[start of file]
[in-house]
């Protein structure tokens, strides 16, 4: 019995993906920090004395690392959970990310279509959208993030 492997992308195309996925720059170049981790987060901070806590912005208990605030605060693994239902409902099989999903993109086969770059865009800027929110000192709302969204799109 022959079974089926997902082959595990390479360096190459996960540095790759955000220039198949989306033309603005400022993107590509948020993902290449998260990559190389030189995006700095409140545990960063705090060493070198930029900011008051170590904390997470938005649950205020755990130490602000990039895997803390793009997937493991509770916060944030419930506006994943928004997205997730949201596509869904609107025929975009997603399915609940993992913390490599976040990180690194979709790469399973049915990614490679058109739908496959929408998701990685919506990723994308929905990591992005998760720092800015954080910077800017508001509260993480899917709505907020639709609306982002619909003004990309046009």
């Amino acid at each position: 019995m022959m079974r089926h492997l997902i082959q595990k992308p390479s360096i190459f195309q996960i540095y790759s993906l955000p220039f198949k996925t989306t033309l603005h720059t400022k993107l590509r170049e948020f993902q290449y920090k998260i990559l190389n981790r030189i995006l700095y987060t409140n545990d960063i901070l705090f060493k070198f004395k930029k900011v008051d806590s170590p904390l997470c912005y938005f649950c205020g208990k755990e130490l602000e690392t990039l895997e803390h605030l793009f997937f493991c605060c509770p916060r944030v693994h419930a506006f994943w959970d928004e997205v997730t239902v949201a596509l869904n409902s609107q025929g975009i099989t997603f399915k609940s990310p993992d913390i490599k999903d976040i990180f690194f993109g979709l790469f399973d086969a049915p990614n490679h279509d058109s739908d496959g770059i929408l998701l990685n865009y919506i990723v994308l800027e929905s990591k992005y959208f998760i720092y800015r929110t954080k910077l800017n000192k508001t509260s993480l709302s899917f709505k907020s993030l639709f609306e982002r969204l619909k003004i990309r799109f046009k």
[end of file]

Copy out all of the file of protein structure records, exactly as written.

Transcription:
[in-house]
């Protein structure tokens, strides 16, 4: 019995993906920090004395690392959970990310279509959208993030 492997992308195309996925720059170049981790987060901070806590912005208990605030605060693994239902409902099989999903993109086969770059865009800027929110000192709302969204799109 022959079974089926997902082959595990390479360096190459996960540095790759955000220039198949989306033309603005400022993107590509948020993902290449998260990559190389030189995006700095409140545990960063705090060493070198930029900011008051170590904390997470938005649950205020755990130490602000990039895997803390793009997937493991509770916060944030419930506006994943928004997205997730949201596509869904609107025929975009997603399915609940993992913390490599976040990180690194979709790469399973049915990614490679058109739908496959929408998701990685919506990723994308929905990591992005998760720092800015954080910077800017508001509260993480899917709505907020639709609306982002619909003004990309046009």
């Amino acid at each position: 019995m022959m079974r089926h492997l997902i082959q595990k992308p390479s360096i190459f195309q996960i540095y790759s993906l955000p220039f198949k996925t989306t033309l603005h720059t400022k993107l590509r170049e948020f993902q290449y920090k998260i990559l190389n981790r030189i995006l700095y987060t409140n545990d960063i901070l705090f060493k070198f004395k930029k900011v008051d806590s170590p904390l997470c912005y938005f649950c205020g208990k755990e130490l602000e690392t990039l895997e803390h605030l793009f997937f493991c605060c509770p916060r944030v693994h419930a506006f994943w959970d928004e997205v997730t239902v949201a596509l869904n409902s609107q025929g975009i099989t997603f399915k609940s990310p993992d913390i490599k999903d976040i990180f690194f993109g979709l790469f399973d086969a049915p990614n490679h279509d058109s739908d496959g770059i929408l998701l990685n865009y919506i990723v994308l800027e929905s990591k992005y959208f998760i720092y800015r929110t954080k910077l800017n000192k508001t509260s993480l709302s899917f709505k907020s993030l639709f609306e982002r969204l619909k003004i990309r799109f046009k």